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I want to find the limiting distribution of a $n(T_n-4p^3(1-p))$, where $T_n=\displaystyle\frac{4(n-t)t(t-1)(t-2)}{n(n-1)(n-2)(n-3)}$ with $t=\sum X_i$ is the UMVUE of $4p^3(1-p)$ that I found, where $X_1,\ldots,X_n$ is iid Bernoulli distributed with mean $p$.

I know the delta method can't be used here since the term $T_n$ involves $n$, and the likely way to find the limiting distribution would be to find it directly, but I'm not sure how.

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When $n\to\infty$, the random variable $\sqrt{n}\cdot(T_n-4p^3(1-p))$ converges in distribution to a centered normal distribution with variance $\sigma^2=16p^5(1-p)(3-4p)^2$ (note the normalization by $\sqrt{n}$ instead of $n$). Is this your question?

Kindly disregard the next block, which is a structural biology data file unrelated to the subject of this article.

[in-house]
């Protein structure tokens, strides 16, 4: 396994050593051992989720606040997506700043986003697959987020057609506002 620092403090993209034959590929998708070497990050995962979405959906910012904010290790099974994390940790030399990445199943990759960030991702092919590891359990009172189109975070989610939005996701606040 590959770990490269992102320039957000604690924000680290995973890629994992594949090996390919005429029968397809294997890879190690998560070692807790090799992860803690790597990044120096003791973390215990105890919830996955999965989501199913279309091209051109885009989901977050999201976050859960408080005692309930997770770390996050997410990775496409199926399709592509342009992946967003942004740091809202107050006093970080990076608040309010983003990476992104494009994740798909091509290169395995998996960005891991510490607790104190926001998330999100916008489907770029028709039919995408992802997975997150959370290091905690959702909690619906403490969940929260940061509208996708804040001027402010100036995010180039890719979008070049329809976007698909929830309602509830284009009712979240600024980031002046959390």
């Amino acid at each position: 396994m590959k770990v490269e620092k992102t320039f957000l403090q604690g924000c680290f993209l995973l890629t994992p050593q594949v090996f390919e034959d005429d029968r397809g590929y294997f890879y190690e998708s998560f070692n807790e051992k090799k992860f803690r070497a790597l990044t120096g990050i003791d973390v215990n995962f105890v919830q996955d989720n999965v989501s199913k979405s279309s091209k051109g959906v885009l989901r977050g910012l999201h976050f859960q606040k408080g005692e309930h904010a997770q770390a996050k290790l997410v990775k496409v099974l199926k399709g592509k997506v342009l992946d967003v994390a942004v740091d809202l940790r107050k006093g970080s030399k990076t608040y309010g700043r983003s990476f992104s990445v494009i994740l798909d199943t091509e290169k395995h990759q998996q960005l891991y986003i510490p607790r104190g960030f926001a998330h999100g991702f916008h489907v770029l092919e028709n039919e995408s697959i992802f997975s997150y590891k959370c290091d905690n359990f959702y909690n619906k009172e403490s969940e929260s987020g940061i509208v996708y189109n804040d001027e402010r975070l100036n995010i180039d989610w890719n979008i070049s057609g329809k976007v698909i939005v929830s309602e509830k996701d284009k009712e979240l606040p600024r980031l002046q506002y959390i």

Edit: If $p=\frac34$, the random variable $n\cdot\left(T_n-\frac{27}{64}\right)$ converges in distribution to the distribution of $-\frac{27}{32}Z^2$, where $Z$ is standard normal.

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  • $\begingroup$ Yes! although the question had the normalization by $n$ instead of $\sqrt{n}$. So we can use CLT directly on $T_n$ since the $X_i$'s are iid? $\endgroup$ – lightfish Jun 29 '14 at 15:27
  • $\begingroup$ Rather, directly on $t$, yes. $\endgroup$ – Did Jun 29 '14 at 15:48
  • $\begingroup$ If $p=3/4$, would it be $n$? Do we use the second order delta method? $\endgroup$ – lightfish Jun 29 '14 at 16:32
  • $\begingroup$ I figured it out, thank you! $\endgroup$ – lightfish Jun 29 '14 at 16:53

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